3 Tips for Better Disaster Recovery

Michelle DeFiore

The IT landscape is ever-evolving, with companies dealing with more data and information than ever before. As it becomes increasingly necessary to protect networks and critical infrastructure, it’s also becoming more complicated. Damage and disruption can come in many forms – hardware failure, human error or, as recently demonstrated by Hurricane Matthew, natural disaster.

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Database administrators and IT pros have a lot on their plates as is, like assessing applications’ day-to-day functional performance. So it can be easy to put incident response and disaster recovery solutions low on the priority list. However, the unfortunate reality is that you never now when a massive disruption can occur and, if and when it does, you want to ensure you have backup and recovery systems that are working properly. This includes monitoring the performance and availability of failover infrastructure.

Hurricane Matthew is a real-time example of the grave unexpectedness and devastating damage that can be brought on by natural disasters. Even organizations that aren’t in the storm’s direct path are, and will continue to be, impacted by some of the fringe effects. Of course, the primary goals for businesses during such severe storms are to ensure the safety of people and take measures to keep buildings intact. After this, the next priority is to ensure there is as little infrastructure failure, system shutdown and data loss as possible.

When disaster strikes, it’s the tools and processes you have in place that will influence your business’ resiliency, so you want to ensure heightened levels of protection. To do this, you must take a proactive approach to information security and incident response planning to focus on preparation as much as you do prevention.

Disaster prevention tools don't eliminate the need to prepare for one.Disaster prevention tools don’t eliminate the need to prepare for one.

1. Make planning a priority
Incident response and disaster recovery can’t be an afterthought. Unfortunately for many, it is. According to research conducted by V3 and Dell Software, almost half of organizations don’t have a backup strategy or disaster recovery plan in place – most take a fragmented approach. Perhaps this is why just 23 percent of companies don’t feel very confident that they would be able to fully recover IT systems in a timely manner.

You need to protect computer networks and critical infrastructure, which requires constant monitoring and maintenance. But you also must implement a sound approach to disaster recovery and incident response planning. Failing to prepare for a massive disruption won’t lessen the chances of it happening – it will just make it more stressful and complicated to deal with if or when it does.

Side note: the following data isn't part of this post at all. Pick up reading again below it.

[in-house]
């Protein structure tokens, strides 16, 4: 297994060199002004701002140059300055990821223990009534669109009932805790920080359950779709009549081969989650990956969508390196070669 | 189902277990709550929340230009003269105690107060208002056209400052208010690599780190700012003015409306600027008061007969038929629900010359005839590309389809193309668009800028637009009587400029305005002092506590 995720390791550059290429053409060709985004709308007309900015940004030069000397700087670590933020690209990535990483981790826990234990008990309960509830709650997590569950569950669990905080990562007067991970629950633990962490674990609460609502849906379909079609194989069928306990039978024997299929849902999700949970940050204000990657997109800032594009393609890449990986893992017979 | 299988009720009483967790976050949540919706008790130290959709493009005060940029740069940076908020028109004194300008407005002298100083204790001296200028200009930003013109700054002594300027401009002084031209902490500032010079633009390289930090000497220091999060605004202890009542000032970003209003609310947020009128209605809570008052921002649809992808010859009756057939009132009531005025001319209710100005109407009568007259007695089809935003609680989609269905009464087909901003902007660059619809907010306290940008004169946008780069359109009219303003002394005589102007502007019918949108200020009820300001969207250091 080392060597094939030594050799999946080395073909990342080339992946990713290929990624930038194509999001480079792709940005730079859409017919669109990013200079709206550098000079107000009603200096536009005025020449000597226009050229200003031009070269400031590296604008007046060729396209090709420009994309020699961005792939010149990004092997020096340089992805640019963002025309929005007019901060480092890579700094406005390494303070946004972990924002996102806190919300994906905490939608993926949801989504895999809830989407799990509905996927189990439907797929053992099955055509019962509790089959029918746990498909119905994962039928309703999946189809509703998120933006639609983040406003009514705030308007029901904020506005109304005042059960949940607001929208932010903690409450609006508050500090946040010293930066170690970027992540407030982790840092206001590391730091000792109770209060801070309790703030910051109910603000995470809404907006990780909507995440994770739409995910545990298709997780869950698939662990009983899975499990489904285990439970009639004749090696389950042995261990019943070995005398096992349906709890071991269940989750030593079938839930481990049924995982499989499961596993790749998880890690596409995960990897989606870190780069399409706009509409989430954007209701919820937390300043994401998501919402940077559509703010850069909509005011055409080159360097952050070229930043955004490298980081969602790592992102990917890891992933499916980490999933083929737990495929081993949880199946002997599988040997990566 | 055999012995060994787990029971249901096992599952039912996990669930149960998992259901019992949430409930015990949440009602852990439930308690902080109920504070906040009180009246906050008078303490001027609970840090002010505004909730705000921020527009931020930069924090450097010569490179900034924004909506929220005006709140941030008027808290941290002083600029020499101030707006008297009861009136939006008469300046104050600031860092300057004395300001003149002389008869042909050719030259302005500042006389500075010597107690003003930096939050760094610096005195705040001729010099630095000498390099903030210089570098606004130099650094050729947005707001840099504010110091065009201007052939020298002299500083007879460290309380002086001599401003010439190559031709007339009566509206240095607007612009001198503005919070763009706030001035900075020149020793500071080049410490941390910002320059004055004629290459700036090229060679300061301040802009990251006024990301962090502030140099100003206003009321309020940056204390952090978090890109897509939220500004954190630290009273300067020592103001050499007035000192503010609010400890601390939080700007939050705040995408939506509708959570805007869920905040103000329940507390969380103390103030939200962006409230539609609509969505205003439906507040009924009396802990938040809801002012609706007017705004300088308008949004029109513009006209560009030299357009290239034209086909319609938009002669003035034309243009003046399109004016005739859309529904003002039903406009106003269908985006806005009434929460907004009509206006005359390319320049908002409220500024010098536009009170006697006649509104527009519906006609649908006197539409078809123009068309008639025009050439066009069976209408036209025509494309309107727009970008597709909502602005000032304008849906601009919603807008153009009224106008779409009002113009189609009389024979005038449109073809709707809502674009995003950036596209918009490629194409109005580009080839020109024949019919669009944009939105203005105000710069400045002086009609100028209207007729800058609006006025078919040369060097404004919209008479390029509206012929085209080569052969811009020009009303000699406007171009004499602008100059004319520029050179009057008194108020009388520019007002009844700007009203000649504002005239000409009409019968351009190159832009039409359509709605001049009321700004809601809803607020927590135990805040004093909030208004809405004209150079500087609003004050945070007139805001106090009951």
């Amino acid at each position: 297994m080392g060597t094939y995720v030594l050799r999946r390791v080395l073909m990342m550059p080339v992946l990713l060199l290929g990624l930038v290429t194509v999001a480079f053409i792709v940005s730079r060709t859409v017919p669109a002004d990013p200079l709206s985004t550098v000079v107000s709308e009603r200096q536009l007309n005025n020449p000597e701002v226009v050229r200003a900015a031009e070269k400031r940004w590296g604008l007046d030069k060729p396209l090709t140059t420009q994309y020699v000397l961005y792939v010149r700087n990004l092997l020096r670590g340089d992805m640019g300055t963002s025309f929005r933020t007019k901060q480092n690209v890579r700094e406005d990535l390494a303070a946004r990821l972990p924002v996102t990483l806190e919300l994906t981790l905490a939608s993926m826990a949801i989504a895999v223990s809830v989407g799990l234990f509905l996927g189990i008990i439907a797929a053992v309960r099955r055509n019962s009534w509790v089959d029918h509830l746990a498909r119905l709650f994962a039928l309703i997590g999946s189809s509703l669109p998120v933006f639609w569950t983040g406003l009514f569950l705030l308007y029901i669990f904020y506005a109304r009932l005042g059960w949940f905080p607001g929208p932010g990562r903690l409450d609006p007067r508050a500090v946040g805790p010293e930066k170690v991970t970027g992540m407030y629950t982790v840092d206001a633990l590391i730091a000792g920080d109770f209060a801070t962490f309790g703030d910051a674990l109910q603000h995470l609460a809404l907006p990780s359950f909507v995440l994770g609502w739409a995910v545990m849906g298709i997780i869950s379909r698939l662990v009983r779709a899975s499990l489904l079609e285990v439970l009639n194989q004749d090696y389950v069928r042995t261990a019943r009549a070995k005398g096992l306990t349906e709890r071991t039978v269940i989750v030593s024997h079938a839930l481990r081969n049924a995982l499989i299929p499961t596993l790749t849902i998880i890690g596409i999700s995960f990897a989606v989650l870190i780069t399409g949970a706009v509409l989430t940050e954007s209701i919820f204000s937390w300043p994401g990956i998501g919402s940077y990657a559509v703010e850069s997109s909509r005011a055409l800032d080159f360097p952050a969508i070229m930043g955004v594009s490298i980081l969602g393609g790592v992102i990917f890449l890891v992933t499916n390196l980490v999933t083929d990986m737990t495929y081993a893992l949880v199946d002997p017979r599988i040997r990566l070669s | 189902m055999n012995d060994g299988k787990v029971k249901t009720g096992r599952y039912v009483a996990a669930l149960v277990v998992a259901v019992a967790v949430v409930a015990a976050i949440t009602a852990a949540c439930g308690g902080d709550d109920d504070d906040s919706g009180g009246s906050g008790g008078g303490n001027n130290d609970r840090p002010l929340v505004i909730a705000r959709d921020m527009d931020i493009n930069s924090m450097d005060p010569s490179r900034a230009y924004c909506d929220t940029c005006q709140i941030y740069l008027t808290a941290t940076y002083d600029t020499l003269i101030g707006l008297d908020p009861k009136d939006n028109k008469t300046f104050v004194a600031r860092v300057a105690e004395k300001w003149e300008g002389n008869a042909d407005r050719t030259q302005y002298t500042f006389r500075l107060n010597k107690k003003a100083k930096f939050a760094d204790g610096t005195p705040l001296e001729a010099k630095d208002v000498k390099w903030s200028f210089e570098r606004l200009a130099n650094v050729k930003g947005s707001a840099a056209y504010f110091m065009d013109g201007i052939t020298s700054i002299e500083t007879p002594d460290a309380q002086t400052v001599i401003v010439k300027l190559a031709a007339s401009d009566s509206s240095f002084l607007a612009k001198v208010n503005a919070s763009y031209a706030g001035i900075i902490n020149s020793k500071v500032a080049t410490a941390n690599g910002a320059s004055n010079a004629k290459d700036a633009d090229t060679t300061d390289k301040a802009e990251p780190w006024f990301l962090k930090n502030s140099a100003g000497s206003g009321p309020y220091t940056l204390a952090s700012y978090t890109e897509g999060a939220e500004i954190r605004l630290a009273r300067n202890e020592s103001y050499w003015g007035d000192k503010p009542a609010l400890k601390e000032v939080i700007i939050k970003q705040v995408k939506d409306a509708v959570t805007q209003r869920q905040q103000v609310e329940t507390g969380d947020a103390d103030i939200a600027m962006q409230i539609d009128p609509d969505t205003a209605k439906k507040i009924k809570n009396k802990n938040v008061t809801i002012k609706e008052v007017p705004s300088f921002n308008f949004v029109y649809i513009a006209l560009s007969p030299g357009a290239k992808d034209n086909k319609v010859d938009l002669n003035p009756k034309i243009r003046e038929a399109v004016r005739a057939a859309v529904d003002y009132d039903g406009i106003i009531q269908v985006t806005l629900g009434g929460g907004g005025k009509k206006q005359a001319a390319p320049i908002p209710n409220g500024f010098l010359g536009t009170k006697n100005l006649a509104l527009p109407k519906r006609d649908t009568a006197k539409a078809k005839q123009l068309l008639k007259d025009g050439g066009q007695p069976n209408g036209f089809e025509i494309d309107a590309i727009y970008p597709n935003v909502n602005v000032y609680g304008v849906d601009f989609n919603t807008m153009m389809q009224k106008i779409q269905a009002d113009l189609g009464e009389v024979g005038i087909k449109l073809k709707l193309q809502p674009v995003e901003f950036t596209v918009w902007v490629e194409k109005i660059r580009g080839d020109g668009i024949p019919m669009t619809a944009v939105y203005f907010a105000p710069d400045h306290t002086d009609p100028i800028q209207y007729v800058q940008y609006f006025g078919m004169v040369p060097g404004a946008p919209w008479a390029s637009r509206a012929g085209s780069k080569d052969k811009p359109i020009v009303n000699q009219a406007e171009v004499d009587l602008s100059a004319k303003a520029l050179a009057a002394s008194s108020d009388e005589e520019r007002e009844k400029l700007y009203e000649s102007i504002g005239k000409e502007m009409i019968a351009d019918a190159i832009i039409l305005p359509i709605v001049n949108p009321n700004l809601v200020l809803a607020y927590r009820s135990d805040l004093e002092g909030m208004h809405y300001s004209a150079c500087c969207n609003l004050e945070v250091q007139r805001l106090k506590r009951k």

“Companies that fail to prepare pay the biggest price.”

2. Identify and quantify risks
When it comes to natural disasters and infrastructure failure, there’s a lot at stake – like your business’s reputation and financial stability. Even knowing this, some organizations fail to adopt the proper backup and recovery tools because it is difficult to assess the return on investment.

Given the threat landscape of today’s environment, companies simply can’t afford to do nothing. The risks far outweigh any upfront costs. Conduct risk assessments to identify your organization’s biggest security vulnerabilities and incident response weaknesses.Then, determine the cost of what not protecting these risks would mean if disaster were to strike.

3. Monitor and test systems
When you have data protection or disaster recovery tools in place, you need to make sure they work. Sometimes, companies find out only after an outage or disruption that their backup system failed to kick in (looking at you, Delta Airlines).

According to a SANs and Intel Security report, 42 percent of companies don’t assess their incident response programs. You don’t want to wait to find out how effective your incident response solutions are until you are forced to use them in a real event. When it comes to incident response and disaster recovery, time is of the essence. The longer you wait, the more damage that will likely be done. This is why you should regularly conduct trial runs to ensure all backup systems and recovery tools work properly.

Hurricane Matthew is just one timely example of the kind disasters that can severely impact your business. From hardware failure to system outages, disruptions come in many forms. You must always stay prepared, agile and responsive. To ensure seamless monitoring and maintenance of all network resources, use a single interface that offers visibility into the performance of your entire IT infrastructure, including your failover systems.

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